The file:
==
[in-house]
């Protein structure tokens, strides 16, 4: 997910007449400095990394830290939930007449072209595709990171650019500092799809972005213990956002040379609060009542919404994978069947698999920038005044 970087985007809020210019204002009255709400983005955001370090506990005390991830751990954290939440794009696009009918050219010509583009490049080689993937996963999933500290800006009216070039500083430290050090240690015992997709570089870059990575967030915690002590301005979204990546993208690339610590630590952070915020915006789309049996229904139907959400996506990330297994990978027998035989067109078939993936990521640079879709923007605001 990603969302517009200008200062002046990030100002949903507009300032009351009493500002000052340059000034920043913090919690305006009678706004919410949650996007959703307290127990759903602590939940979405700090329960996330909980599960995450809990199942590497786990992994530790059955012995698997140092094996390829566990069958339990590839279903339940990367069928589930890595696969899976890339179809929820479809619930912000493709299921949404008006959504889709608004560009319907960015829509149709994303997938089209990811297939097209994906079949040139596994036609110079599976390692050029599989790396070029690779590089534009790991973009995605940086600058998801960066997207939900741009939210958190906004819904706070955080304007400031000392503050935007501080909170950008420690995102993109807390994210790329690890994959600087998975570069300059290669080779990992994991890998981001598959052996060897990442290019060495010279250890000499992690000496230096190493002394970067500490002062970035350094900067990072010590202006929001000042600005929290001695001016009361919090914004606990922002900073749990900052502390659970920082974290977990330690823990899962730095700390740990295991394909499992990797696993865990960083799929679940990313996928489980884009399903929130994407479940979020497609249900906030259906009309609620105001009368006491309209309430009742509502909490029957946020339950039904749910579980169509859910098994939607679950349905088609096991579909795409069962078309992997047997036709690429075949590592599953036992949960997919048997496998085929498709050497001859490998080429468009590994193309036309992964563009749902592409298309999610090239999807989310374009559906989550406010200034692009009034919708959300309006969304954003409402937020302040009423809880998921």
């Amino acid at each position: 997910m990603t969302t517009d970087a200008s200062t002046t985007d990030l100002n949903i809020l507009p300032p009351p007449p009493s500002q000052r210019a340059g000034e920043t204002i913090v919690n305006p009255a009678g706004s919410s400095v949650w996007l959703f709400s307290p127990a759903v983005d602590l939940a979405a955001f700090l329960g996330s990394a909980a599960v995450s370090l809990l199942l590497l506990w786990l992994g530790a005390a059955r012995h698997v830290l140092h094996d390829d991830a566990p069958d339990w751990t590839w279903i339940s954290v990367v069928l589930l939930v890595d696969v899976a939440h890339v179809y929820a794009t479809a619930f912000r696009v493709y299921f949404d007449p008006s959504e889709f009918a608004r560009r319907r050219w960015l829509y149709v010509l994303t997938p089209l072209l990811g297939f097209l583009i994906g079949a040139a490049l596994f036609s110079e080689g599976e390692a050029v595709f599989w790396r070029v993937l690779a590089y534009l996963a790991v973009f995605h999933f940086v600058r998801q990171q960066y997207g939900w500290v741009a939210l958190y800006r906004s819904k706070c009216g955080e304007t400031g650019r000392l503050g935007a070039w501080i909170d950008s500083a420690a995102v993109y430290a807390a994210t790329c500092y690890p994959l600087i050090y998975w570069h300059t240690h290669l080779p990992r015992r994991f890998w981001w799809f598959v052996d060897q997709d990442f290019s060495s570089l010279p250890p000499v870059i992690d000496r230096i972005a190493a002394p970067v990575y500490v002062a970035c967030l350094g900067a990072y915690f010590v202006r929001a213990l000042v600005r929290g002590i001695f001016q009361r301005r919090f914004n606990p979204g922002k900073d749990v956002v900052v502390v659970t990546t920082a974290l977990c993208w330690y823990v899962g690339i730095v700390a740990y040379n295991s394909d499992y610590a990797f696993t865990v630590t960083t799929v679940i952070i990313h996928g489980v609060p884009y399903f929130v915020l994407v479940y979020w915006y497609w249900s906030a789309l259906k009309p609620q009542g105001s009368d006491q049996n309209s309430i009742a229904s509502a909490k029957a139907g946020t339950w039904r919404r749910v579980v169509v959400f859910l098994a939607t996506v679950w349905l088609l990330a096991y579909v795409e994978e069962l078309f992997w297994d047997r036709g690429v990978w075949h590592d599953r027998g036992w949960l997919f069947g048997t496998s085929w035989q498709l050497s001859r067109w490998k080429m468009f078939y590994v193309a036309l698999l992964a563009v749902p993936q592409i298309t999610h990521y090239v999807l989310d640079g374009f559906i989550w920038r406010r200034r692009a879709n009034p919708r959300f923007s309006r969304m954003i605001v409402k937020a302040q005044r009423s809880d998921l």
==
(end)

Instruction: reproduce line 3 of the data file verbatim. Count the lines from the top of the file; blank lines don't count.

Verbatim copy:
């Amino acid at each position: 997910m990603t969302t517009d970087a200008s200062t002046t985007d990030l100002n949903i809020l507009p300032p009351p007449p009493s500002q000052r210019a340059g000034e920043t204002i913090v919690n305006p009255a009678g706004s919410s400095v949650w996007l959703f709400s307290p127990a759903v983005d602590l939940a979405a955001f700090l329960g996330s990394a909980a599960v995450s370090l809990l199942l590497l506990w786990l992994g530790a005390a059955r012995h698997v830290l140092h094996d390829d991830a566990p069958d339990w751990t590839w279903i339940s954290v990367v069928l589930l939930v890595d696969v899976a939440h890339v179809y929820a794009t479809a619930f912000r696009v493709y299921f949404d007449p008006s959504e889709f009918a608004r560009r319907r050219w960015l829509y149709v010509l994303t997938p089209l072209l990811g297939f097209l583009i994906g079949a040139a490049l596994f036609s110079e080689g599976e390692a050029v595709f599989w790396r070029v993937l690779a590089y534009l996963a790991v973009f995605h999933f940086v600058r998801q990171q960066y997207g939900w500290v741009a939210l958190y800006r906004s819904k706070c009216g955080e304007t400031g650019r000392l503050g935007a070039w501080i909170d950008s500083a420690a995102v993109y430290a807390a994210t790329c500092y690890p994959l600087i050090y998975w570069h300059t240690h290669l080779p990992r015992r994991f890998w981001w799809f598959v052996d060897q997709d990442f290019s060495s570089l010279p250890p000499v870059i992690d000496r230096i972005a190493a002394p970067v990575y500490v002062a970035c967030l350094g900067a990072y915690f010590v202006r929001a213990l000042v600005r929290g002590i001695f001016q009361r301005r919090f914004n606990p979204g922002k900073d749990v956002v900052v502390v659970t990546t920082a974290l977990c993208w330690y823990v899962g690339i730095v700390a740990y040379n295991s394909d499992y610590a990797f696993t865990v630590t960083t799929v679940i952070i990313h996928g489980v609060p884009y399903f929130v915020l994407v479940y979020w915006y497609w249900s906030a789309l259906k009309p609620q009542g105001s009368d006491q049996n309209s309430i009742a229904s509502a909490k029957a139907g946020t339950w039904r919404r749910v579980v169509v959400f859910l098994a939607t996506v679950w349905l088609l990330a096991y579909v795409e994978e069962l078309f992997w297994d047997r036709g690429v990978w075949h590592d599953r027998g036992w949960l997919f069947g048997t496998s085929w035989q498709l050497s001859r067109w490998k080429m468009f078939y590994v193309a036309l698999l992964a563009v749902p993936q592409i298309t999610h990521y090239v999807l989310d640079g374009f559906i989550w920038r406010r200034r692009a879709n009034p919708r959300f923007s309006r969304m954003i605001v409402k937020a302040q005044r009423s809880d998921l």